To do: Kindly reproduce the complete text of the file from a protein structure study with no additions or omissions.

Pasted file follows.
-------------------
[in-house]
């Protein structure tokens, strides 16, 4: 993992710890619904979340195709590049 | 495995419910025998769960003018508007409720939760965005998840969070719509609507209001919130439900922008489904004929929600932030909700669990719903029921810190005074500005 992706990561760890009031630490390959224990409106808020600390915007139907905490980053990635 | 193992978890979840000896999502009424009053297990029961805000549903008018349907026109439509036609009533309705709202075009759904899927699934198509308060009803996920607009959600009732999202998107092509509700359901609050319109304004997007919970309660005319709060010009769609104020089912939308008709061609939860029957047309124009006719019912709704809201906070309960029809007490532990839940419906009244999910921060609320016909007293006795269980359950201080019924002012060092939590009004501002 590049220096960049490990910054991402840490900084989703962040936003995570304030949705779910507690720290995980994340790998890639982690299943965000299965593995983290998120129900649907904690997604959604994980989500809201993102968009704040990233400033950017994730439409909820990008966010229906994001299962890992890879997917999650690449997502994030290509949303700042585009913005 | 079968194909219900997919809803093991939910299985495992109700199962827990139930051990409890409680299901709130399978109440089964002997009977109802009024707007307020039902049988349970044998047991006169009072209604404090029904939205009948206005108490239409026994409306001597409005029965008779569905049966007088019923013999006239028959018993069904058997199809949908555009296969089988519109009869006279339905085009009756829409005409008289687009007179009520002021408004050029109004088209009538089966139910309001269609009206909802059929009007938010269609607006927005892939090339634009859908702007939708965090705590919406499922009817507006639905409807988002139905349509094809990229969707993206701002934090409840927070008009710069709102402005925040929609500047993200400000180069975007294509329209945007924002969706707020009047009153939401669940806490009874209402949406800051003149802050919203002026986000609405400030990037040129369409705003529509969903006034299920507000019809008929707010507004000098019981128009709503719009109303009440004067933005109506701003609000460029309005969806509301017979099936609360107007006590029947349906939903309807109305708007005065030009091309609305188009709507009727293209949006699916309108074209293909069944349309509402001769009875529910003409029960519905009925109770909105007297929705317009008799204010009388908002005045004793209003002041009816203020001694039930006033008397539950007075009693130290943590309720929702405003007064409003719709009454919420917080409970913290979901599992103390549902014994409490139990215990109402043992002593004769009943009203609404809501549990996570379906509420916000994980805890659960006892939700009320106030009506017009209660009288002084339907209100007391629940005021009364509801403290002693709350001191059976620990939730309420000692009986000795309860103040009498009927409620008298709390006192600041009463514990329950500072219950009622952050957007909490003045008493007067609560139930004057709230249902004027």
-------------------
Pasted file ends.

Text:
[in-house]
């Protein structure tokens, strides 16, 4: 993992710890619904979340195709590049 | 495995419910025998769960003018508007409720939760965005998840969070719509609507209001919130439900922008489904004929929600932030909700669990719903029921810190005074500005 992706990561760890009031630490390959224990409106808020600390915007139907905490980053990635 | 193992978890979840000896999502009424009053297990029961805000549903008018349907026109439509036609009533309705709202075009759904899927699934198509308060009803996920607009959600009732999202998107092509509700359901609050319109304004997007919970309660005319709060010009769609104020089912939308008709061609939860029957047309124009006719019912709704809201906070309960029809007490532990839940419906009244999910921060609320016909007293006795269980359950201080019924002012060092939590009004501002 590049220096960049490990910054991402840490900084989703962040936003995570304030949705779910507690720290995980994340790998890639982690299943965000299965593995983290998120129900649907904690997604959604994980989500809201993102968009704040990233400033950017994730439409909820990008966010229906994001299962890992890879997917999650690449997502994030290509949303700042585009913005 | 079968194909219900997919809803093991939910299985495992109700199962827990139930051990409890409680299901709130399978109440089964002997009977109802009024707007307020039902049988349970044998047991006169009072209604404090029904939205009948206005108490239409026994409306001597409005029965008779569905049966007088019923013999006239028959018993069904058997199809949908555009296969089988519109009869006279339905085009009756829409005409008289687009007179009520002021408004050029109004088209009538089966139910309001269609009206909802059929009007938010269609607006927005892939090339634009859908702007939708965090705590919406499922009817507006639905409807988002139905349509094809990229969707993206701002934090409840927070008009710069709102402005925040929609500047993200400000180069975007294509329209945007924002969706707020009047009153939401669940806490009874209402949406800051003149802050919203002026986000609405400030990037040129369409705003529509969903006034299920507000019809008929707010507004000098019981128009709503719009109303009440004067933005109506701003609000460029309005969806509301017979099936609360107007006590029947349906939903309807109305708007005065030009091309609305188009709507009727293209949006699916309108074209293909069944349309509402001769009875529910003409029960519905009925109770909105007297929705317009008799204010009388908002005045004793209003002041009816203020001694039930006033008397539950007075009693130290943590309720929702405003007064409003719709009454919420917080409970913290979901599992103390549902014994409490139990215990109402043992002593004769009943009203609404809501549990996570379906509420916000994980805890659960006892939700009320106030009506017009209660009288002084339907209100007391629940005021009364509801403290002693709350001191059976620990939730309420000692009986000795309860103040009498009927409620008298709390006192600041009463514990329950500072219950009622952050957007909490003045008493007067609560139930004057709230249902004027």